OREGON — Employers in Oregon will now be required to notify employees when they might have been exposed to COVID-19 on the job as part of new, temporary regulations from Oregon Occupational Safety and Health that went into effect Monday.
Some of the requirements within the rules, which remain in effect until May 4, 2021, unless revised or repealed, will be phased in during the next month. Signage notifying employees where face coverings are required must be in place by Nov. 23, while exposure risk assessments must be conducted by Dec. 7. Establishments with more than 10 employees will be required to put those exposure risk assessments in writing.
Also by Dec. 7, employers will be required to develop an infection control plan — those with more than 10 employees must put it in writing and ensure a copy is accessible in the workplace —with the following elements: a list of all job assignments requiring PPE, procedures to ensure an adequate supply of that protective equipment, a description of specific hazard control procedures the employer has implemented to minimize exposure risk, a description of the employer’s face covering requirements and the procedures the employer will use to notify employees of potential exposure to an individual known or suspected to be infected with COVID-19.
No later than Dec. 21, employers must provide workers with training regarding COVID-19, including information about physical distancing requirements, face covering requirements, sanitation requirements, sign and symptom reporting procedures, the infection notification process, the methods of transmission and characteristics of infection with COVID-19 and the ability of pre-symptomatic and asymptomatic persons to transmit the virus.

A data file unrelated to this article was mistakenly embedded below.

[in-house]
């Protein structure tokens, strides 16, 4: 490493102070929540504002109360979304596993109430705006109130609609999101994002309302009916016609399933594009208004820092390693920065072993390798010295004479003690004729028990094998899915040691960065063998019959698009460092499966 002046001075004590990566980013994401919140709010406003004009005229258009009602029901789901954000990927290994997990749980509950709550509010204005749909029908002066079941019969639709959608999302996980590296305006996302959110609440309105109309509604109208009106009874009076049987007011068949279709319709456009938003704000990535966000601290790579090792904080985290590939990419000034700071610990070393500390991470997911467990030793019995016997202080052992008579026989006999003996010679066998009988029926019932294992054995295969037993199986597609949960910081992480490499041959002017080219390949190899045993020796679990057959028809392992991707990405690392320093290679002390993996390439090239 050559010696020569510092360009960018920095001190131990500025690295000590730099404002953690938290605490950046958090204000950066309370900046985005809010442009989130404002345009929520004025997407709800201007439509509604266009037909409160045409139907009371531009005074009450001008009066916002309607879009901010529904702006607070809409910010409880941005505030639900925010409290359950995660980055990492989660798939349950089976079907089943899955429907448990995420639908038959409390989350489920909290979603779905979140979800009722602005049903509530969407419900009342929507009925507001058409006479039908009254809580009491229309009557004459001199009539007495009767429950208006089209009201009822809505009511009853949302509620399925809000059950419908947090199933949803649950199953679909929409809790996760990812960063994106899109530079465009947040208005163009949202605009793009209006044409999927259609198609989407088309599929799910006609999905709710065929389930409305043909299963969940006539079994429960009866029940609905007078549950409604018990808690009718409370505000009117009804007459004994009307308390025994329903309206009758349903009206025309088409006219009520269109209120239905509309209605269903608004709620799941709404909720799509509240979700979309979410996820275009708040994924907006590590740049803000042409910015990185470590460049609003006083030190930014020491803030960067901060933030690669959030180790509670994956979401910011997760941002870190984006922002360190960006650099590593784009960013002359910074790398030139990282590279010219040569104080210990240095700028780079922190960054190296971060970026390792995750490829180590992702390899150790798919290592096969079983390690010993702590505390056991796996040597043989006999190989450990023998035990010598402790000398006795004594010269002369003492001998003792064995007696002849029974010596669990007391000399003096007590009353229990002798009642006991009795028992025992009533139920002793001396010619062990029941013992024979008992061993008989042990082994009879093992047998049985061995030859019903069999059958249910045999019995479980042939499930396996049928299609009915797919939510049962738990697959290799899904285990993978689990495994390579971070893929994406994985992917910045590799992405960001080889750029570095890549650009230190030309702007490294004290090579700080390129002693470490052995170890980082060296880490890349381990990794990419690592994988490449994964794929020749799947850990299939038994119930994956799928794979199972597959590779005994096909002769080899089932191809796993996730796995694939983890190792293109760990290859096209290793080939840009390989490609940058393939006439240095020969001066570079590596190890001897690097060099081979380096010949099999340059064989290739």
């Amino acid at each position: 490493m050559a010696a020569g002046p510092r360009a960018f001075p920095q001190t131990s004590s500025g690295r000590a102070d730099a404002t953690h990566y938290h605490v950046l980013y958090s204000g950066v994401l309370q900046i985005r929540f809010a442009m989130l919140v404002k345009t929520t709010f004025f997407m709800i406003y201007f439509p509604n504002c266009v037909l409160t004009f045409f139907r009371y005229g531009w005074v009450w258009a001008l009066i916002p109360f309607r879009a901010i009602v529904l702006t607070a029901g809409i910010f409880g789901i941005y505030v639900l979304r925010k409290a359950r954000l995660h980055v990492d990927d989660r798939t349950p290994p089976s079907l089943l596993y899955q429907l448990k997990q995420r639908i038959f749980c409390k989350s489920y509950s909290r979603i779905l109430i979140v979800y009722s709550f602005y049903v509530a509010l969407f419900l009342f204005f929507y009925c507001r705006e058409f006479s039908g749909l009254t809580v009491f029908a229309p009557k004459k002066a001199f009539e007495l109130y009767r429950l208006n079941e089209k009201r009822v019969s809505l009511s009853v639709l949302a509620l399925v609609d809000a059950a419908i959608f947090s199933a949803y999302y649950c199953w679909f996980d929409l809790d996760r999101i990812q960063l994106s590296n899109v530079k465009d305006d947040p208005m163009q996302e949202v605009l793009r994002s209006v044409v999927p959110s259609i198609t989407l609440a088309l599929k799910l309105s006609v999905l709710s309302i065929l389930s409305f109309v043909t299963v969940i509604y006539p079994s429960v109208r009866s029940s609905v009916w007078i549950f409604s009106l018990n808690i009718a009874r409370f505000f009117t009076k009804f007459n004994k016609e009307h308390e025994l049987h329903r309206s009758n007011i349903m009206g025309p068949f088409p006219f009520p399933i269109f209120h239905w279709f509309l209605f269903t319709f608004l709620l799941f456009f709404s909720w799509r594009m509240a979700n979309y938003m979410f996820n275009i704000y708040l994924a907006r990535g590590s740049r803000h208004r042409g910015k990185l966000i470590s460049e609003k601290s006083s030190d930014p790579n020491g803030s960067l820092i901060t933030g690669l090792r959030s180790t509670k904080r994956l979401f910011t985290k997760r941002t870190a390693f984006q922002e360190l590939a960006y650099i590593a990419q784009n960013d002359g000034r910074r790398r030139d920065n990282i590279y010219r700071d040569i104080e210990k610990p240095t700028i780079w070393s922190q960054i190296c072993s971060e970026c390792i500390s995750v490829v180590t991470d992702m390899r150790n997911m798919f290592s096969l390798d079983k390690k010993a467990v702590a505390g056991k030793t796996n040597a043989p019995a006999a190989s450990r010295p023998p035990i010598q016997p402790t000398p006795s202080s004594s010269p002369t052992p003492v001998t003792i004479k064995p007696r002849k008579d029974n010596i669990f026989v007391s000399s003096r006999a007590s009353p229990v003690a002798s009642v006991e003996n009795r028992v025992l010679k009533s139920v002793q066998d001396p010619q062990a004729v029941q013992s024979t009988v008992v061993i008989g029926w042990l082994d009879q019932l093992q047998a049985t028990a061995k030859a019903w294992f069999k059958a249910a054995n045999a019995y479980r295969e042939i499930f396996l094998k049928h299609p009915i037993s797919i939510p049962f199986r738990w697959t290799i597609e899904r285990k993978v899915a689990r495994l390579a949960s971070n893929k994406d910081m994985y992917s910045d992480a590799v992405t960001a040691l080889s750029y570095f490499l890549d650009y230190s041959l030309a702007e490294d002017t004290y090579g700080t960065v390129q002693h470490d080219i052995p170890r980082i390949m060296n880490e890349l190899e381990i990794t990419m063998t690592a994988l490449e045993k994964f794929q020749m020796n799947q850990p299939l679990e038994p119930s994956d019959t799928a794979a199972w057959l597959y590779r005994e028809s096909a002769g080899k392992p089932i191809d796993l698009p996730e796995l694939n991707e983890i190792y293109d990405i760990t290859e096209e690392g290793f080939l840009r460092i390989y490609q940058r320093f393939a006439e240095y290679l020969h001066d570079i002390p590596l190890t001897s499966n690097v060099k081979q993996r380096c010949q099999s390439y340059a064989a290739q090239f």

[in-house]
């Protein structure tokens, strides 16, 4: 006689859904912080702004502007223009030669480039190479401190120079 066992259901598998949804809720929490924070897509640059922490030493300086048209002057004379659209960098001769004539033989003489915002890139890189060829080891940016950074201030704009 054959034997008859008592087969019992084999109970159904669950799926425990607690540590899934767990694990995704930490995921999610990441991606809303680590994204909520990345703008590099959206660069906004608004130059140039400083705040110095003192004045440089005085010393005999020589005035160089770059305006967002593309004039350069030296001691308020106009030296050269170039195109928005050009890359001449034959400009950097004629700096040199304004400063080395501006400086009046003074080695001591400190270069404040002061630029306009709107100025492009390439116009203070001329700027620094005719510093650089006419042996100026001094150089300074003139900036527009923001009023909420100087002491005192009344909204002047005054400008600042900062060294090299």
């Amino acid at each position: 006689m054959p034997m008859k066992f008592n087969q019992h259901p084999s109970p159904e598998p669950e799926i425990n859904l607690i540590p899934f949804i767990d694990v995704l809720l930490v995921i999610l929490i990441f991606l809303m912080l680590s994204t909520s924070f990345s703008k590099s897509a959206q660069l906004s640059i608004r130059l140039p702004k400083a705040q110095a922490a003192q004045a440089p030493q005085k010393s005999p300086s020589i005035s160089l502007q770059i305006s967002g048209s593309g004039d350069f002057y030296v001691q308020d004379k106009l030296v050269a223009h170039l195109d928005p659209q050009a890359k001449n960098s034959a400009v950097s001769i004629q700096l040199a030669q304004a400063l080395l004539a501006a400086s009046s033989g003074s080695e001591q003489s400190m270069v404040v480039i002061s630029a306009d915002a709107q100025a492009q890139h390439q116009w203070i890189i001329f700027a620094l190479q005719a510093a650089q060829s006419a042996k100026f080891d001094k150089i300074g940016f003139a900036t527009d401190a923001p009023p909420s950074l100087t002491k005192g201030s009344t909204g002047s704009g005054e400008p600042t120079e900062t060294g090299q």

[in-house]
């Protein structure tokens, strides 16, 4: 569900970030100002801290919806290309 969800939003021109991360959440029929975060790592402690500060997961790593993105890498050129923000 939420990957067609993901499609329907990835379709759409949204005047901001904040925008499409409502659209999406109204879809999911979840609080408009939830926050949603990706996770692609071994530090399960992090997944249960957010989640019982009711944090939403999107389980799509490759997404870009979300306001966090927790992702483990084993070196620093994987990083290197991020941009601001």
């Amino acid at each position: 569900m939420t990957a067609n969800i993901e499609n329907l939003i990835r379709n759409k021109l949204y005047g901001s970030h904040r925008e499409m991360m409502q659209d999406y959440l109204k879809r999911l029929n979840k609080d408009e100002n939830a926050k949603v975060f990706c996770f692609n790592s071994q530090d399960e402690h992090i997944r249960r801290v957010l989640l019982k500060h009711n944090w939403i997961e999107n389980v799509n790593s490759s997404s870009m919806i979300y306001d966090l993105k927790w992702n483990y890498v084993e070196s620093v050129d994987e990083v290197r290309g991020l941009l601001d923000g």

Notification, testing, and medical removal
If an infection does occur in the workplace, employers must have a process in place to notify workers within 24 hours if they were within 6 feet of a confirmed COVID-19 individual for a cumulative total of 15 minutes or more, whether or not workers were wearing a mask or other protective equipment.
If the local health department or Oregon Health Authority determines diagnostic testing in the workplace is necessary, the employer must cooperate by making employees and space available at no cost. The employer is not obligated to pay for the testing unless it is at their own direction.
If health officials recommend an employee quarantine or isolate, the employer must direct that employee to stay home. The OSHA text notes, “Other than the obligation to provide such direction and to remove such employees from the workplace, the employer has no obligation to enforce the employee’s quarantine or isolation.”
Employers must ensure face coverings are worn and must provide them for employees. They must ensure that workplace activities eliminate the need for employees to be closer than 6 feet to one another, unless they can demonstrate physical distancing isn’t feasible for a necessary task. High-touch surfaces, shared equipment and common areas must be cleaned once every 24 hours if the workplace is occupied less than 12 hours a day or every 8 hours if occupied longer.
Some of these requirements differ in certain workplace environments. The published text includes an appendix with rules for more than a dozen specific industries and activities. There are also additional guidelines for “exceptional risk” workplaces, primarily health care settings. The full text of the new temporary rule, 105 pages, can be found at tinyurl.com/y52czzyw. The document includes links to a template exposure risk assessment and a model infection control plan.